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Ko Motatau te maunga
Ko Taikirau te awa
Ko Ngatokimata Whaorua rāua ko HMSS Monowai ngā waka
Ko Te Tarawa te hapū
Ko Te Rapunga rāua ko Kawiti ngā marae
Ko Ngapuhi rāua ko Ngati Hine ngā iwi
Ko Bob rāua ko Hokimate ngā matua
No Whakaoriori au
Ko Manaia toku ingoa

My journey into discovering the art of raranga began when my mum passed away in 2016. Coming from a pākeha father and a māori mother, when I lost my mum, I felt like I lost my connection to Te Āo Māori. Finding a link to an online course to learn how to tāniko seemed like a safe way for me to explore that side of myself that I was yearning for.

In 2017 I learned to tāniko with The Hetet School of Māori Art, and then decided to try another module they offered "Learn the basics of raranga". I had the harakeke in my garden, so to be able to look after my plants in a meaningful and tika (culturally correct) way, and utilise the rau/leaves into useful items seemed perfect.


Once I wove my first kono, I was completely hooked. Learning the art of raranga opened me up to a world of possibility. That one small kono completed, and my life was changed.

I wove more and more, and learned everything that The Hetet School of Māori Art could teach me, becoming the first graduate of their online school when I finished my first korowai ‘Manawanui’. Completed over our first national lockdown in 2020, it filled me with so much gratitude to be able to weave such taonga for my whanau.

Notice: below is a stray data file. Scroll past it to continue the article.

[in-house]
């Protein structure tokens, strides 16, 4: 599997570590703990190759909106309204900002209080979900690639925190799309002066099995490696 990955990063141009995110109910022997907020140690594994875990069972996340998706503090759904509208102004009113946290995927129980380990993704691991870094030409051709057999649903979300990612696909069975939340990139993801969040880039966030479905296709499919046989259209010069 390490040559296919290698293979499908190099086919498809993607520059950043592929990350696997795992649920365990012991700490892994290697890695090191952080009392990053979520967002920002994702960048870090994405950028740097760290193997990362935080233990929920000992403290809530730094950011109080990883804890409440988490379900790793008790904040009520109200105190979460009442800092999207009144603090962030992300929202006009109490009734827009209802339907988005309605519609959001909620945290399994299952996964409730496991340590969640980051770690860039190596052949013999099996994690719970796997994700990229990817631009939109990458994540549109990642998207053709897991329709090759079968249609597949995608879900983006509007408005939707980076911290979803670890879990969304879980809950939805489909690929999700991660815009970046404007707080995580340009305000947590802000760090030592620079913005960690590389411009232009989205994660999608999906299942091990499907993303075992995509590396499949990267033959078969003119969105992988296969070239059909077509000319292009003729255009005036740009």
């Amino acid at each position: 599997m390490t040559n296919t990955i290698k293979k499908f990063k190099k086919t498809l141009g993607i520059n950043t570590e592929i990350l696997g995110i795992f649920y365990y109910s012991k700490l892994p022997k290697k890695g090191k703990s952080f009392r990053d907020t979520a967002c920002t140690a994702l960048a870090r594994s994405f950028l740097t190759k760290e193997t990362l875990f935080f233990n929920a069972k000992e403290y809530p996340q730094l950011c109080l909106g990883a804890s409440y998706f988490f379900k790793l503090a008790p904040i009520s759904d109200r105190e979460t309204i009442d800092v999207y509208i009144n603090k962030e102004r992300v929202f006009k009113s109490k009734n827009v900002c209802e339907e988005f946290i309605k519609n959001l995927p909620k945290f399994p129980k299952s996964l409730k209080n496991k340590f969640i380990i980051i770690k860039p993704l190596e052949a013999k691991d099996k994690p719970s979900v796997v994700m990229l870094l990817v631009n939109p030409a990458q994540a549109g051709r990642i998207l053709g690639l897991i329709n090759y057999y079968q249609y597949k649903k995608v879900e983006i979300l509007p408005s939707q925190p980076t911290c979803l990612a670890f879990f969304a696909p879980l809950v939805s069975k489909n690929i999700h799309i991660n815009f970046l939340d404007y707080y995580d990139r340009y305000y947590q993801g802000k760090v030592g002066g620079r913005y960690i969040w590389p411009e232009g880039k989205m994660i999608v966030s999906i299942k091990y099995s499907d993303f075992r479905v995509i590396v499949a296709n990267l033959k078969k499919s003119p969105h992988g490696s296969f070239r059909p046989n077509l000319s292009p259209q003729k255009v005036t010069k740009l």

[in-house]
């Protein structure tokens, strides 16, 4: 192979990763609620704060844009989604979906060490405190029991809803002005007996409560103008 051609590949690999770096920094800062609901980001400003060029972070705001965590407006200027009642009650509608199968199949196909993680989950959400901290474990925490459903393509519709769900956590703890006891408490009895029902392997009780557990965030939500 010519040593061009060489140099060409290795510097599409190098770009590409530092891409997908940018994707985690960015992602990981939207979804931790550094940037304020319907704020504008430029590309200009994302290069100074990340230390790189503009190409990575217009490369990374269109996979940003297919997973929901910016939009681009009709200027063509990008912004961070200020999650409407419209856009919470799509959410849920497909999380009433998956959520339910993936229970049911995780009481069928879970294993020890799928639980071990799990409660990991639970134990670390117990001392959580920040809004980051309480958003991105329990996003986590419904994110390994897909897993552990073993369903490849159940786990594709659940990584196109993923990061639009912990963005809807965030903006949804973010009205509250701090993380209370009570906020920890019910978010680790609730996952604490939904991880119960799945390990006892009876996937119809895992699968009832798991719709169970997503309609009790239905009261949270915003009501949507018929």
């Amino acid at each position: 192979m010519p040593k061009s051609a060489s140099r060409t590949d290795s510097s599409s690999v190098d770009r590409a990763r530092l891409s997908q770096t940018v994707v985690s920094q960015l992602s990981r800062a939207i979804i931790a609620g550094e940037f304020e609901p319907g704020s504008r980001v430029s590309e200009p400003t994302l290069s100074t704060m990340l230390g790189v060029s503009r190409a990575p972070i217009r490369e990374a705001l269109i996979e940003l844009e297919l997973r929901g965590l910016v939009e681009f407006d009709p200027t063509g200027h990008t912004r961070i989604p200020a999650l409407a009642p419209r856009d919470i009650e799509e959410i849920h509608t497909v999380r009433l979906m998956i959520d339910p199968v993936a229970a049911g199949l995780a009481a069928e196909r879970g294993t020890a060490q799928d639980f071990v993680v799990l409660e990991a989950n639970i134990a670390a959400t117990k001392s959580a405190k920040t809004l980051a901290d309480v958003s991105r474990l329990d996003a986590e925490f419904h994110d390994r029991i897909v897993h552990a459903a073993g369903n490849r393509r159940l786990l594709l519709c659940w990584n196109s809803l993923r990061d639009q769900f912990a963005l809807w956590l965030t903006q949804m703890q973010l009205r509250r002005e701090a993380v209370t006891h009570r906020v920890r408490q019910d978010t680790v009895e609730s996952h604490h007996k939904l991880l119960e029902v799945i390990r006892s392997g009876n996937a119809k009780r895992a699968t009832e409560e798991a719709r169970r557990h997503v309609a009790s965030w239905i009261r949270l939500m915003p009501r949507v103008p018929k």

I have since finished 3 more kakahu. One for my daughter Awatea, named ‘Matāmua’, and 2 as a koha for my childrens primary school, named ‘Ngā Taonga Tuku Iho’. I am currently working away on another korowai which I hope to complete within the next 12 months.

There is something so versatile about harakeke. I can weave fine kete and wall hangings. I can extract the muka and make whenu for a kākahu. I can weave potae. I can weave shopping bags, and I can create beautiful jewellery. Through my love of creating with this beautiful resource, I have managed to utilise as much of the plant as I can. From using the bulk of the rau/leaf for whenu for weaving, to utilising the take ends for putiputi bouquets, to transforming the trimmed ends of kete and kākahu into Hei Tāringa.

I have a pā harakeke, and grow and harvest my own whenu for whatever I am weaving. It comforts me to see it growing lush and tall, and to know that I can transform the leaves into something that has a korero/story.

Muri Aroha means ‘Love is at the back of it’ and that is how I feel about Toi Māori and the mahi that I do. Love is the underlying factor. Love for mahi raranga, mahi whatu, love for my whakapapa who I feel connected to when I weave and create, and love for Te Taiao – the Natural World.

At Muri Aroha we want to share the beauty of Toi Māori with all others, and to tell our stories in a uniquely Māori way.

We are story tellers. We are Kaitiaki of our environment and champion a more sustainable way of being.


Our Values

Our Values

Manaakitanga – to be mana enhancing by showing kindness and Manaaki toward others

Kaitiakitanga – to look after our environment by using sustainable practises

Whānaungatanga – to be whānau and community minded

Tino Rangatiratanga – to practise independence in my toi māori mahi

Our Vision

Our Vision

To lift Te Āo Māori using Toi and Reo Māori, and make it accessible for everyone.

Our Mission

Our Mission

We are in the business of creating quality handmade toi māori, that everyone can enjoy and feel connected to. Each taonga comes with a korero and means something special. We encourage learning all aspects of Te Whare Pora, and contribute in sharing Mahi Raranga and Mahi Whatu in the community in a meaningful way.

Our Purpose 

Our Purpose 

To share the beauty of Toi Māori with others. To tell our stories in a uniquely Māori way